Best Buy retail stores and its online shop will begin carrying MetaWatch products Nov. 3, according to The Dallas Morning News. The Texas-based company offers the sporty Strata, which retails for $179, as well as the leather-banded Frame model for $229.
The Best Buy launch comes as MetaWatch is also planning to add a new National Football League live score widget, giving users instant updates on their favorite teams. MetaWatch CEO Bill Geiser has informed users via his official Twitter account that support for more sports will follow.
The distribution deal with Best Buy catches MetaWatch up with rival Pebble, which began offering its own smart watch through the store earlier this year. Customers can currently purchase the Pebble from the retailer in black or red color options for $149.99.
The deals with both companies show that Best Buy is interested in getting in on the ground floor of the emerging wearable computing market, sparked by Pebble when the company's blockbuster Kickstarter campaign raised over $10 million. Soon after, MetaWatch ran its own campaign on the crowd funding site, and brought in $300,000 of its own.
Throughout 2013, rumors have persisted that Apple is looking into building its own smart watch, dubbed the "iWatch," which would focus on health and biometric feedback, in addition to providing users with notifications and information conveniently on their wrists. With niche players like Pebble and MetaWatch gaining traction, major companies like Sony and Samsung have attempted to make a splash with their own offerings, most notably Samsung's recently launched Galaxy Gear.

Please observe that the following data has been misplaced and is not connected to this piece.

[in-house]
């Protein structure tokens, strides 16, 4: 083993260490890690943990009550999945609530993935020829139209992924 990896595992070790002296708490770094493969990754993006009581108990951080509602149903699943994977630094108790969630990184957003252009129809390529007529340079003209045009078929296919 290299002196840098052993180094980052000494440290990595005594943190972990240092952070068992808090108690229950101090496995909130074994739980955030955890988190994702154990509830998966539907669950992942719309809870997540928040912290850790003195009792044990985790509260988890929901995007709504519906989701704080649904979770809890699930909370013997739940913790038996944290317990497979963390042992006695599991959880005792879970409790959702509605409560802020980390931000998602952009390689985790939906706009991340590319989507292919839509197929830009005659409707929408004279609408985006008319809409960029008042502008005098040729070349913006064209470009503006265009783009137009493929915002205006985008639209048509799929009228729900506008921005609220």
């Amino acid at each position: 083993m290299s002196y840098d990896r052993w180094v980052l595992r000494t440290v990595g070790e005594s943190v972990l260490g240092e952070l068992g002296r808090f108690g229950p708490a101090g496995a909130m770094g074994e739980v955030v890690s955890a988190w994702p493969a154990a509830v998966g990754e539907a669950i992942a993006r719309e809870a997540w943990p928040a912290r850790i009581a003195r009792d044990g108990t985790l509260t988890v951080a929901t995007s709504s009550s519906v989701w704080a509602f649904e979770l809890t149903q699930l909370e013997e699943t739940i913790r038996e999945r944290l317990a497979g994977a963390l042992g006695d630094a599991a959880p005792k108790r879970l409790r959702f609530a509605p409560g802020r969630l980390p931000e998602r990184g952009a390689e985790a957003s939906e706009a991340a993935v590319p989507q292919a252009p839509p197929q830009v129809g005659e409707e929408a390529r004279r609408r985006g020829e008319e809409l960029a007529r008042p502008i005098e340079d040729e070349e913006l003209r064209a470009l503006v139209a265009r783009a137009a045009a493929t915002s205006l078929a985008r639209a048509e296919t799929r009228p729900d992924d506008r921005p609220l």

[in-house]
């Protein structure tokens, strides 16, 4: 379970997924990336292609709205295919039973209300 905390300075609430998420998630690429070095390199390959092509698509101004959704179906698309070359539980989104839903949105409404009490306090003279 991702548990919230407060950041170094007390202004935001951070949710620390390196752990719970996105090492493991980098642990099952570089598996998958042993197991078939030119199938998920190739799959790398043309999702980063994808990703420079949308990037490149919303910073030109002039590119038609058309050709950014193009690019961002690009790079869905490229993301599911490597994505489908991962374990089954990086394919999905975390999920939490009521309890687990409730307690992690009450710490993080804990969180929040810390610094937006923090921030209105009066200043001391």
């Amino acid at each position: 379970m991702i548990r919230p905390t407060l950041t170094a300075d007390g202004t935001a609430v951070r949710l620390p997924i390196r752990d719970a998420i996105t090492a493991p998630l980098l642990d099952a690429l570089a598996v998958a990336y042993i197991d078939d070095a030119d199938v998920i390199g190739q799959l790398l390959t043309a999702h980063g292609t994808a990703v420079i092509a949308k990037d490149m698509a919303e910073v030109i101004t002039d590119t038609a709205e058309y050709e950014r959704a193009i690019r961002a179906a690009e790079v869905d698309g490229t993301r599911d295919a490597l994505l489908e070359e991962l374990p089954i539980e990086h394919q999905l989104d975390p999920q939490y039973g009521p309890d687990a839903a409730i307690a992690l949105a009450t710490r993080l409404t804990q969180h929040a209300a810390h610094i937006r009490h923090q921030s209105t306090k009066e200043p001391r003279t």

Nike this week also announced their own updated Fuelband SE model, set to launch in November, while the new Fitbit Force also promises to add iPhone notifications with a small LED display. Adidas also announced on Wednesday that the fitness company plans to throw its hat into the ring with a new $399 smart watch aimed at runners due to launch Nov. 1.
Nike's new Fuelband SE. Image via The Verge
As for the already-available MetaWatch, AppleInsider took a first look last year and found it to be a decent start for the product. In particular, the ability to glance at multiple "widgets" on the wrist simultaneously was viewed as convenient, though the device's display was found to have poor viewing angles.
Since then, functionality for iPhone-connected devices has only improved with Apple's release of iOS 7 last month. With iOS 7, Apple has given platforms like MetaWatch the ability to display any notifications from any applications on separate screens. The latest version of MetaWatch's iOS app gives users the ability to disable wrist notifications on an app-by-app basis.